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E-sports to drive millennial engagement for Singtel

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"We want to engage and be authentic to our customers and one way we're doing that is definitely through gaming," says Mr Lang (second from left).

Singapore

E-SPORTS, once viewed as a quirky niche pastime, has grown into a multi-billion dollar business, and Singtel is serious about carving out a slice of that growing pie.

Millennials who watch e-sports tournaments and play games, in particular, are seen as one of the biggest growth drivers for the telco in future, and Singtel is keen to capitalise on that burgeoning market.

"Millennials focus a lot on experiences, a lot on loyalty," said Arthur Lang, Singtel's chief executive officer (international), in an interview with The Business Times.

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"It's really what their peers are saying, what they themselves see, and what personal experiences they have. We want to engage and be authentic to our customers and one way we're doing that is definitely through gaming," he said.

A large part of Singtel's customers are the millennial population (widely defined as those born in the early 1980s to late 1990s). One of the telco's biggest challenges is to meaningfully engage a segment of the population whose appetite for traditional sports on television is waning.

"People will still watch the (English) Premier League, the World Cup and basketball. But those numbers - particularly in the West, with more and more in Asia - are peaking," Mr Lang said.

With Singtel, "gaming is definitely something" it wants to explore as a business. It's neither mainstream nor niche, but it's rapidly catching on among the younger crowd.

"We have 700 million subscribers in our family of six companies. In fact, within our group, some 200 million plus are gamers and game enthusiasts," he said.

Singtel estimates that the compound annual growth rate for the gaming industry in South and South-east Asia alone will be 19.2 per cent from 2017 to 2021, with China, Japan and South Korea generating revenue of US$27.5 billion, US$12.5 billion and US$4.2 billion respectively.

For the same period, it estimates the monthly average revenue per user (ARPU) is set to grow 11.1 per cent in South and South-east Asia.

To demonstrate its commitment to e-sports, where gamers pit their skills against each other in Superbowl-style competitions, Singtel has poured US$300,000 into the prize pool for its previously-announced PVP eSports Championship, a multi-title and regional league held in Singapore from Oct 5 to Oct 7.

It's part of Singtel's aim to foster a "vibrant e-sports ecosystem and community", together with subsidiary Optus and regional associates Airtel, AIS, Globe and Telkomsel.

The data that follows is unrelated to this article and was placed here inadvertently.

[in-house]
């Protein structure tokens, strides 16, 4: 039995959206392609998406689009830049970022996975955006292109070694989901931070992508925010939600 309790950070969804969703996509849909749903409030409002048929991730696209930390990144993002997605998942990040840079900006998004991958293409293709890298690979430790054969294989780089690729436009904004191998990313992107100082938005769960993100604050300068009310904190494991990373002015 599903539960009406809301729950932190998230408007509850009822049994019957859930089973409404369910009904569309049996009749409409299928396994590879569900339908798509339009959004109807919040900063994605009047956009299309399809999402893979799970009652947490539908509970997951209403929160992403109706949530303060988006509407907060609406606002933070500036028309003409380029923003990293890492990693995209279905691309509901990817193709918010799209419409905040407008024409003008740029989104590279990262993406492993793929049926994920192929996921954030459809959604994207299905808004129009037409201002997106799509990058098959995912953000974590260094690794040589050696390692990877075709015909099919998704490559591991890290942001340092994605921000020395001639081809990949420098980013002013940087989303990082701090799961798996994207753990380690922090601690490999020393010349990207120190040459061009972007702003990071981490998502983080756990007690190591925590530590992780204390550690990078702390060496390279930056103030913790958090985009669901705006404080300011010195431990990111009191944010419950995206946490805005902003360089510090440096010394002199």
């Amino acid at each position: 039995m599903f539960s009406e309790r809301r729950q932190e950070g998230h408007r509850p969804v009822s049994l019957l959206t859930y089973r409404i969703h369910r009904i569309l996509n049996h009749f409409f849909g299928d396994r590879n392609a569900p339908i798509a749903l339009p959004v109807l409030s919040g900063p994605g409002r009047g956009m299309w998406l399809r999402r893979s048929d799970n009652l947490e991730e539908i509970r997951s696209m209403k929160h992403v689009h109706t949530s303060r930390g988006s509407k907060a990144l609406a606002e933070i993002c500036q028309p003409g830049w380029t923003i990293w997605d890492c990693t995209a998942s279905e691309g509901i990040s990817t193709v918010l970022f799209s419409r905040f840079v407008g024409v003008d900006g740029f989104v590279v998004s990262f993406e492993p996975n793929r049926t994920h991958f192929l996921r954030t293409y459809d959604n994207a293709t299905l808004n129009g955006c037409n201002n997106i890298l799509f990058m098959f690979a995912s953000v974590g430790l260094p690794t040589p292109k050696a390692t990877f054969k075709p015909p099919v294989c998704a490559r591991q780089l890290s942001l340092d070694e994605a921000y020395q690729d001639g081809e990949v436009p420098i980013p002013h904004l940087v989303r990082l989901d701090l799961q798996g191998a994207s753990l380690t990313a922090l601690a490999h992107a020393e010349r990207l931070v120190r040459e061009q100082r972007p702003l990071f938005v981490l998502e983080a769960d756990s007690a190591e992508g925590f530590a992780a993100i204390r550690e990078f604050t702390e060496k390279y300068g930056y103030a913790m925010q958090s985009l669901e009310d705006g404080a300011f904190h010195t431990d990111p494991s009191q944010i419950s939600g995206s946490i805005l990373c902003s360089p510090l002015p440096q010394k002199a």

For the competition, Singtel has partnered heavyweights such as Razer, Blizzard and Garena, and other homegrown players such as computer chair maker Secretlab and custom computer builder Aftershock.

Singapore Press Holdings (SPH), which publishes The Business Times, is the tournament's official media partner.

The league will feature the popular mobile game Arena of Valor, PC game Dota 2 and developer Blizzard's Hearthstone, played as part of the Singapore stop of the game's global tour.

Across the world, the global games market is on track for a decade of double-digit growth, according to gaming intelligence outfit Newzoo, which tracks the e-sports market.

In its latest Global Games Market Report, Newzoo said some 2.3 billion gamers worldwide will spend US$137.9 billion on games in 2018, a 13.3 per cent, or US$16.2 billion, increase from the year before.

The Asia-Pacific region is estimated to generate US$71.4 billion, or 52 per cent of total global game revenues. It's estimated that it will see a 17 per cent year-on-year increase, nearly all of which is attributable to mobile gaming.

Mobile gaming will continue to be the largest segment following a decade of double-digit growth, with mobile revenues forecasted to grow 25.5 per cent year on year to US$70.3 billion in 2018.

Newzoo estimates that the Asia-Pacific mobile segment will grow by US$9.7 billion year on year to US$44.7 billion in 2018.

Mr Lang, meanwhile, raised the possibility of Singtel identifying itself with e-sports teams, supporting them either through sponsorship or branding, but declined to give more details.

He also hinted at developing an e-sports league which would pit corporates against each other.

"I'll be the first to admit that we are new to this whole business," Mr Lang said. "We feel we really have the assets to win at this game in Asean."